Our job, of course, is to question students about how they respond to propaganda.

Add the Seven Commandments to a wall.

This takes planning, but I wrote out the Seven Commandments one year, and my students talked about it for the next two years. I used a poster board and wrote the commandments. As I assigned chapters, I replaced one poster board with another, modifying the commandments as the pigs did. We would discuss the additions/subtractions during review. I never told students about switching the poster boards; I waited for them to notice.

And- what! Students don’t notice the changes immediately? Even better. Now they can see how easy it is to overlook something staring you in the face.

Add a digital element to your Animal Farm lesson plans: Create a simple background to your Google Classroom (or other platform) with the commandment. Change them every few days.

Map how the pigs are never the other animals’ equals.

Before the pigs took over the farm, they had taught themselves to read—automatically making themselves advanced. The increments of learning and regard from the pigs make equality long gone before the other animals catch on. Have students find the examples of how the pigs “better” themselves. Plus, this opens the door to a writing assignment concerning ‘equality’ and their society today (lots of textual evidence). It’s beautiful when the unit and lessons align, right?

Add a digital element to your Animal Farm lesson plans: What power does literacy provide people? Ask students to contribute a resource for their classmates. Create a hyperdoc with information for students to browse.

teaching George Orwell

Can I teach literary analysis with Orwell’s story?

Yes! Young readers will have plenty of analysis for Orwell’s Animal Farm. You’ll be able to meet literature standards. Young readers can explore the dangers of tyranny, the effectiveness of symbolism, or any injustice that struck them.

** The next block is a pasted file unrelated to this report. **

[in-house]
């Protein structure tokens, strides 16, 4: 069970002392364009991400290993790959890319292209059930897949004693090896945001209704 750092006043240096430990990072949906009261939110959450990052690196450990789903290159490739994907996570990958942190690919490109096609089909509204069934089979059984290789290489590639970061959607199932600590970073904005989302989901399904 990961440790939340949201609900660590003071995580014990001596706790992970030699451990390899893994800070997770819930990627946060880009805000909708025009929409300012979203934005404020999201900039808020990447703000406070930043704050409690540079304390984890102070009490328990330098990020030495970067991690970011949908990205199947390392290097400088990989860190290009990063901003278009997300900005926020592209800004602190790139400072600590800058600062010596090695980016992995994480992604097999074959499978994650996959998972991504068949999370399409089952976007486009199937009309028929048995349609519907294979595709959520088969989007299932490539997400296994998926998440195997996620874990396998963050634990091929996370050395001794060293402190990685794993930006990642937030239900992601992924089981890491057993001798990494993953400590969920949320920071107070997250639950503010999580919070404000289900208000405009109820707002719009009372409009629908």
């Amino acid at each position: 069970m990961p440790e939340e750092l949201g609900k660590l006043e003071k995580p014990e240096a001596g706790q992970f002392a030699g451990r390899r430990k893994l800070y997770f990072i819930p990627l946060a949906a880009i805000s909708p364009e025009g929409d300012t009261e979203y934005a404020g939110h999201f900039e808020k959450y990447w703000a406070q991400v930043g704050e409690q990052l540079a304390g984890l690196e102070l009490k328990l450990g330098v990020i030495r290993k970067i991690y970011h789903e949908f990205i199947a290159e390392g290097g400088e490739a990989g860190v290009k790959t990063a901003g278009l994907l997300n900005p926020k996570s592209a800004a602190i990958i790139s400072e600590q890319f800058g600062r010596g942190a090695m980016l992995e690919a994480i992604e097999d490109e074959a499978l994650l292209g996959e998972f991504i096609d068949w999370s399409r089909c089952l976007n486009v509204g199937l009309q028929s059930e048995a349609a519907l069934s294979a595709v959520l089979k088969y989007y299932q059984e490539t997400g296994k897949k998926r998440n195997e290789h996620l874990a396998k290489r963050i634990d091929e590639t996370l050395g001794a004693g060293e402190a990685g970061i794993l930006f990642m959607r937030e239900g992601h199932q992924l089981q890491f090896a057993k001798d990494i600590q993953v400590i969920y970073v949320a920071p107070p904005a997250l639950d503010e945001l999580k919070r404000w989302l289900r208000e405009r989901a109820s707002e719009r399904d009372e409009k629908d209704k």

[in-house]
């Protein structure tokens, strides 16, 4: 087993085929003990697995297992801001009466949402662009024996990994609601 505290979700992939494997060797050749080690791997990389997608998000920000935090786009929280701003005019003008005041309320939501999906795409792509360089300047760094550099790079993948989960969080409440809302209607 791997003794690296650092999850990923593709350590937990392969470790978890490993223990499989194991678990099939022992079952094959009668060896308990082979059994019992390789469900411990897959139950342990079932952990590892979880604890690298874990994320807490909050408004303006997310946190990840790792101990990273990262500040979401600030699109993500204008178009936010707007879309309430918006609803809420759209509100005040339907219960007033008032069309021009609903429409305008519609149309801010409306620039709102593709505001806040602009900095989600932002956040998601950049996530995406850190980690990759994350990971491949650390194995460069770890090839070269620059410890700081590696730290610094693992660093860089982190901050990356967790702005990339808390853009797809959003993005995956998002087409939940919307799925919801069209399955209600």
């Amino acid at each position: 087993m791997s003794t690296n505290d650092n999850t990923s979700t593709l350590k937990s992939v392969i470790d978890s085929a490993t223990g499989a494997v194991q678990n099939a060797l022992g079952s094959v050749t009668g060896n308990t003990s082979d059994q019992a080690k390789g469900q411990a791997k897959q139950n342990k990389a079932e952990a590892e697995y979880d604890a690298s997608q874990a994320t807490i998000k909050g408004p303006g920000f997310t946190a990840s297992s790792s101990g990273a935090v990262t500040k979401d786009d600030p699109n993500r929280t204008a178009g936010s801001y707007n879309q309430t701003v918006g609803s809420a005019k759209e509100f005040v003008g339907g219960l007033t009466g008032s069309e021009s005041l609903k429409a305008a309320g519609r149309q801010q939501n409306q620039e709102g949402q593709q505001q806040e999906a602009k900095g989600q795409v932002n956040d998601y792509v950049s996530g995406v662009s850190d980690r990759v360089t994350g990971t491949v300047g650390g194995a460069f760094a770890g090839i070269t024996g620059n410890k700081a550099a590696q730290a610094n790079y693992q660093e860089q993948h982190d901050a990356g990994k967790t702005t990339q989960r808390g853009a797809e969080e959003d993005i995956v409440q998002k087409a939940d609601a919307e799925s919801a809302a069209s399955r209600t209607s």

Literary analysis is the perfect ending to an Animal Farm unit. Here are common areas of focus.

Satire and Tyranny

George Orwell uses satire in Animal Farm to critique society. The animals represent different individuals and groups in society. Through their actions and interactions, Orwell satirizes the corruption, inequality, and abuse of power that he saw in political systems. (Students might need to add information about the communist party, Russian Revolution, and other historical events.)

Point of View

A common standard for literary analysis is to analyze the point of view outside the United States. Historical-loving students often explore the Soviet Union and communism in different countries, and then draw conclusions. Once, a student found information on YouTube concerning language from textbooks in different countries.

Another option for working with point of view is connecting Orwell’s Animal Farm with current events. What points of view do we (mass media consumers) see?


What characters, symbols, or events build the theme? The main theme is the corruption of power. The novella explores how those in positions in authority can become corrupts and abuse their power. Ultimately, the less powerful experience oppression and exploitation.

But then, writers must analyze how Orwell built that theme.

Build a powerful Animal Farm unit!

Those are my Animal Farm free ideas, and no matter how you teach Orwell’s story, you can hopefully incorporate them.

When I teach Animal Farm, I want my students to understand a piece of literature that has warnings and ramifications for political situations today. If students understand the deeper connection of Orwell’s political allegory, I have met standards and made an impact.

These ideas can be used with any Animal Farm unit! As always, check out my Animal Farm unit plan.


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Animal Farm unit

Are you interested in other ideas for teaching popular pieces of literature? Try my ideas for The Odyssey, Julius Caesar and Romeo and Juliet.